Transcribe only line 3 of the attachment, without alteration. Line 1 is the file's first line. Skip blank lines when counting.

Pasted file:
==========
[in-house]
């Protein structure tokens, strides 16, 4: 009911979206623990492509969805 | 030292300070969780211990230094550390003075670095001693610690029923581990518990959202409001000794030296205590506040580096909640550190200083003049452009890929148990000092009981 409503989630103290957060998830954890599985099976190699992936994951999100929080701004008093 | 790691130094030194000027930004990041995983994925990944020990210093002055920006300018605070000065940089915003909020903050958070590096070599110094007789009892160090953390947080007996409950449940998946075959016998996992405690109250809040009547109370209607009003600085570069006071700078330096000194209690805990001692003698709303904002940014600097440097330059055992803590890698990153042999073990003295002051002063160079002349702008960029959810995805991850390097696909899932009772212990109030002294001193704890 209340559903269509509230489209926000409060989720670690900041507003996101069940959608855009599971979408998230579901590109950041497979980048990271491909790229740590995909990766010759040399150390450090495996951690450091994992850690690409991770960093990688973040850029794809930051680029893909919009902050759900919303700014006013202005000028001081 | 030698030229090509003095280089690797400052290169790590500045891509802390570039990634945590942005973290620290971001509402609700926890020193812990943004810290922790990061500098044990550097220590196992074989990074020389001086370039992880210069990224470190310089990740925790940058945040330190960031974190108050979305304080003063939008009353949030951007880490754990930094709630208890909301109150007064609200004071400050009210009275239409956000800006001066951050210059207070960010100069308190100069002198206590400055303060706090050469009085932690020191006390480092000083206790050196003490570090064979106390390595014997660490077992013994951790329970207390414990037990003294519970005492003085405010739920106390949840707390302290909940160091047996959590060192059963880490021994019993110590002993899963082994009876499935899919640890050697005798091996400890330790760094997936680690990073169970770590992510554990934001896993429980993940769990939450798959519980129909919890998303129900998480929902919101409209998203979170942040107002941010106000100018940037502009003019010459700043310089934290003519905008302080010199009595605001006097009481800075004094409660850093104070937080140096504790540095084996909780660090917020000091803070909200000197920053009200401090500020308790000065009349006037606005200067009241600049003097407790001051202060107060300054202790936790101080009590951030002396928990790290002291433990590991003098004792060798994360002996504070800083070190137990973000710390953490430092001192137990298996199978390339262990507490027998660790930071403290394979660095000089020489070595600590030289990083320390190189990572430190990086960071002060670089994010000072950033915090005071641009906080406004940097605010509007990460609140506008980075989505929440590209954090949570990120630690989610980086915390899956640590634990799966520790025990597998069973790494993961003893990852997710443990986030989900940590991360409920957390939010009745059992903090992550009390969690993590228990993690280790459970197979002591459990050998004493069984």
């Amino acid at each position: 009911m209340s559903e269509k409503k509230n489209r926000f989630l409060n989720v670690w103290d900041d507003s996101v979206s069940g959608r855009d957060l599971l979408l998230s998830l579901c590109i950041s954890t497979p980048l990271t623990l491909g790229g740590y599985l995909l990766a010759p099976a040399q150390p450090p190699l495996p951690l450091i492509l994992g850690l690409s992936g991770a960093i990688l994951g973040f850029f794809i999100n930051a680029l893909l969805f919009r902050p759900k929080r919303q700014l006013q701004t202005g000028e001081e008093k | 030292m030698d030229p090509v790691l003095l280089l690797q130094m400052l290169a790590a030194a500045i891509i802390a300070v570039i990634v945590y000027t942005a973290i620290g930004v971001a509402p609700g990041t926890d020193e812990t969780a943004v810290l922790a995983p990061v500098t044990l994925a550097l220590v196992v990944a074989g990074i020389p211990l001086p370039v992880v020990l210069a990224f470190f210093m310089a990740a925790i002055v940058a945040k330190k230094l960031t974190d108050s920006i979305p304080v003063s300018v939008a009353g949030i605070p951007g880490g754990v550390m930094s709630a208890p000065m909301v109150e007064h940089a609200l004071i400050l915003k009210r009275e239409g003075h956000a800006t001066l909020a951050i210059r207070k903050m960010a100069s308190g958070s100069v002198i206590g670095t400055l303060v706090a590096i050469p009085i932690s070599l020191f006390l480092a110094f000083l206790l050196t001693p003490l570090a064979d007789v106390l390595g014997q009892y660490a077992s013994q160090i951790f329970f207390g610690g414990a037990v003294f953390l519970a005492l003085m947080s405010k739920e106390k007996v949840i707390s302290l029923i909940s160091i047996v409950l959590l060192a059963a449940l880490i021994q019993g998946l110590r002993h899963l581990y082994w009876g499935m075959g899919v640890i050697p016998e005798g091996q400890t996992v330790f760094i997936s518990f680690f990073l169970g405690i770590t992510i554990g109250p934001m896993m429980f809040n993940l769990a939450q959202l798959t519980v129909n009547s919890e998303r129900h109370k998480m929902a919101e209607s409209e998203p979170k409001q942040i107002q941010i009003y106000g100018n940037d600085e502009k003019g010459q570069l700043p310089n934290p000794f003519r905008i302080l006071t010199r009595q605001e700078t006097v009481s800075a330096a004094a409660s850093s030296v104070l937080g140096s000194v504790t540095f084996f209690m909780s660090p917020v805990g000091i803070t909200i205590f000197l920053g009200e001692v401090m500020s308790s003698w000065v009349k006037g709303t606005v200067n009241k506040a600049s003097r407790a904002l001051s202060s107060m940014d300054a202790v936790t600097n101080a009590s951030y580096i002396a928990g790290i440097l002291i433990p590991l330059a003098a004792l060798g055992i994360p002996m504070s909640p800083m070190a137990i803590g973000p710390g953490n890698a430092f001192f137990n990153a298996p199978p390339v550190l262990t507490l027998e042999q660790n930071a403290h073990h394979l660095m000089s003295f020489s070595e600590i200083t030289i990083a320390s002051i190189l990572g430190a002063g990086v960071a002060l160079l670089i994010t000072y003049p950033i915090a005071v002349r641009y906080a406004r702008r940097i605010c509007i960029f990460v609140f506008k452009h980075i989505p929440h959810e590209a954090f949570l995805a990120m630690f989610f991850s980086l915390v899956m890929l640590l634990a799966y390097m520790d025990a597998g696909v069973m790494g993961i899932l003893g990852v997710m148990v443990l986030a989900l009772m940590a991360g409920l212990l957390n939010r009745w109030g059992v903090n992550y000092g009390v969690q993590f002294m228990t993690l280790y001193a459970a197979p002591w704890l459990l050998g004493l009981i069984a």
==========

């Amino acid at each position: 009911m209340s559903e269509k409503k509230n489209r926000f989630l409060n989720v670690w103290d900041d507003s996101v979206s069940g959608r855009d957060l599971l979408l998230s998830l579901c590109i950041s954890t497979p980048l990271t623990l491909g790229g740590y599985l995909l990766a010759p099976a040399q150390p450090p190699l495996p951690l450091i492509l994992g850690l690409s992936g991770a960093i990688l994951g973040f850029f794809i999100n930051a680029l893909l969805f919009r902050p759900k929080r919303q700014l006013q701004t202005g000028e001081e008093k | 030292m030698d030229p090509v790691l003095l280089l690797q130094m400052l290169a790590a030194a500045i891509i802390a300070v570039i990634v945590y000027t942005a973290i620290g930004v971001a509402p609700g990041t926890d020193e812990t969780a943004v810290l922790a995983p990061v500098t044990l994925a550097l220590v196992v990944a074989g990074i020389p211990l001086p370039v992880v020990l210069a990224f470190f210093m310089a990740a925790i002055v940058a945040k330190k230094l960031t974190d108050s920006i979305p304080v003063s300018v939008a009353g949030i605070p951007g880490g754990v550390m930094s709630a208890p000065m909301v109150e007064h940089a609200l004071i400050l915003k009210r009275e239409g003075h956000a800006t001066l909020a951050i210059r207070k903050m960010a100069s308190g958070s100069v002198i206590g670095t400055l303060v706090a590096i050469p009085i932690s070599l020191f006390l480092a110094f000083l206790l050196t001693p003490l570090a064979d007789v106390l390595g014997q009892y660490a077992s013994q160090i951790f329970f207390g610690g414990a037990v003294f953390l519970a005492l003085m947080s405010k739920e106390k007996v949840i707390s302290l029923i909940s160091i047996v409950l959590l060192a059963a449940l880490i021994q019993g998946l110590r002993h899963l581990y082994w009876g499935m075959g899919v640890i050697p016998e005798g091996q400890t996992v330790f760094i997936s518990f680690f990073l169970g405690i770590t992510i554990g109250p934001m896993m429980f809040n993940l769990a939450q959202l798959t519980v129909n009547s919890e998303r129900h109370k998480m929902a919101e209607s409209e998203p979170k409001q942040i107002q941010i009003y106000g100018n940037d600085e502009k003019g010459q570069l700043p310089n934290p000794f003519r905008i302080l006071t010199r009595q605001e700078t006097v009481s800075a330096a004094a409660s850093s030296v104070l937080g140096s000194v504790t540095f084996f209690m909780s660090p917020v805990g000091i803070t909200i205590f000197l920053g009200e001692v401090m500020s308790s003698w000065v009349k006037g709303t606005v200067n009241k506040a600049s003097r407790a904002l001051s202060s107060m940014d300054a202790v936790t600097n101080a009590s951030y580096i002396a928990g790290i440097l002291i433990p590991l330059a003098a004792l060798g055992i994360p002996m504070s909640p800083m070190a137990i803590g973000p710390g953490n890698a430092f001192f137990n990153a298996p199978p390339v550190l262990t507490l027998e042999q660790n930071a403290h073990h394979l660095m000089s003295f020489s070595e600590i200083t030289i990083a320390s002051i190189l990572g430190a002063g990086v960071a002060l160079l670089i994010t000072y003049p950033i915090a005071v002349r641009y906080a406004r702008r940097i605010c509007i960029f990460v609140f506008k452009h980075i989505p929440h959810e590209a954090f949570l995805a990120m630690f989610f991850s980086l915390v899956m890929l640590l634990a799966y390097m520790d025990a597998g696909v069973m790494g993961i899932l003893g990852v997710m148990v443990l986030a989900l009772m940590a991360g409920l212990l957390n939010r009745w109030g059992v903090n992550y000092g009390v969690q993590f002294m228990t993690l280790y001193a459970a197979p002591w704890l459990l050998g004493l009981i069984a």